Martin Luther King, Jr. at Oberlin

Presentation by J. Milton Yinger, Professor of Sociology and Anthropology, of the Dr. Martin Luther King, Jr. for the Honorary Degree of Doctor of Humane Letters at the 132nd Anniversary Commencement Exercises of Oberlin College on June 14, 1965


Few men have had a more decisive influence on America in the last decade than the man whom I have the honor to present today. He stands at the center of a movement concerned with one of the nation's most difficult problems. Although the origins of the movement lie deep in our history, we can date its current expression perhaps from that day in 1955 when a Negro lady in Montgomery said simply, by her actions, "I would like to sit where there is a seat, as others do." Out of the Montgomery struggle there came a man of such poise, such sensitivity to the Christian message, such awareness of the barriers, but also of the possibilities in America, that within a few months he became a national, and within a few years an international, leader.

It has often been observed that Martin Luther King has adapted the techniques of Gandhi to the American scene. This is undoubtedly true; but his sources are far wider. In reply to eight ministers who regretted the vigor of the protest against segregation, Dr. King wrote:

"You express a great deal of anxiety over our willingness to break laws... An unjust law is a code inflicted upon a minority which that minority had no part in enacting or creating. I submit that an individual who breaks a law that conscience tells him is unjust, and willingly accepts the penalty by staying in jail to arouse the conscience of the community over his injustice, is in reality expressing the very highest respect for law."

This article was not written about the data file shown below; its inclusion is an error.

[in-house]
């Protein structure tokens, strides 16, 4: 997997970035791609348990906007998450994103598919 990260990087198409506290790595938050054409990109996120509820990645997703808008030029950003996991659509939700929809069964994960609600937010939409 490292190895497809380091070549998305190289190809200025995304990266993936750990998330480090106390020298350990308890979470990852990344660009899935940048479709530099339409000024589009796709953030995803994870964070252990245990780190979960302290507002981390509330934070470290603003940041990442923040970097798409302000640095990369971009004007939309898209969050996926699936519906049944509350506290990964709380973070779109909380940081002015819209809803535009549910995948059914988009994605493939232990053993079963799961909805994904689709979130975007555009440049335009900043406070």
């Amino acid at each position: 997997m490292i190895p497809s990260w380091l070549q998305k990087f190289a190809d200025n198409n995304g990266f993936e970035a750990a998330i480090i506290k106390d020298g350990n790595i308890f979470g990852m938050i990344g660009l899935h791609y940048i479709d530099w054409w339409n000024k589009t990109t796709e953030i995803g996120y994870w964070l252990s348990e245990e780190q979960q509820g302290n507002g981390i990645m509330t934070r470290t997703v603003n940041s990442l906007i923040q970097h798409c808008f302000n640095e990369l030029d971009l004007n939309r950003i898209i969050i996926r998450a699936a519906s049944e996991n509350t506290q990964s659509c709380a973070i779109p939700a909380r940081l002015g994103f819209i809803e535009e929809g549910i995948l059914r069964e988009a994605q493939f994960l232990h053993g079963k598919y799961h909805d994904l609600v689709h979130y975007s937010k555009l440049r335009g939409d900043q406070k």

There is something of Patrick Henry as well as of Gandhi in this. But more than that, in the course of his long letter, Dr. King cited, among others, the eighth century prophets, Jesus, St. Paul, St. Thomas, Jefferson, Lincoln, Martin Buber, Paul Tillich, not to mention Shadrach, Meshach, and Abednego. Such is the reach of the goals and strategy of freedom.

Mr. President, the man I present to you is not a Negro leader only. In attacking the shameful walls which our society has erected, he has helped to free white men from their confinement in a severely limiting situation. He has helped to open the South to the world; but more importantly, he has decisively shown that this is one nation, and indeed one world.

We honor today a Christian minister in the best of the ministry's prophetic tradition, a wise strategist of a nonviolent campaign, a national leader who is struggling with great effectiveness with one of our most grievous problems, and a world citizen whose life is testimony that all men are brothers. It is with great appreciation and admiration that I present to you for the degree of Doctor of Humane Letters, Dr. Martin Luther King.

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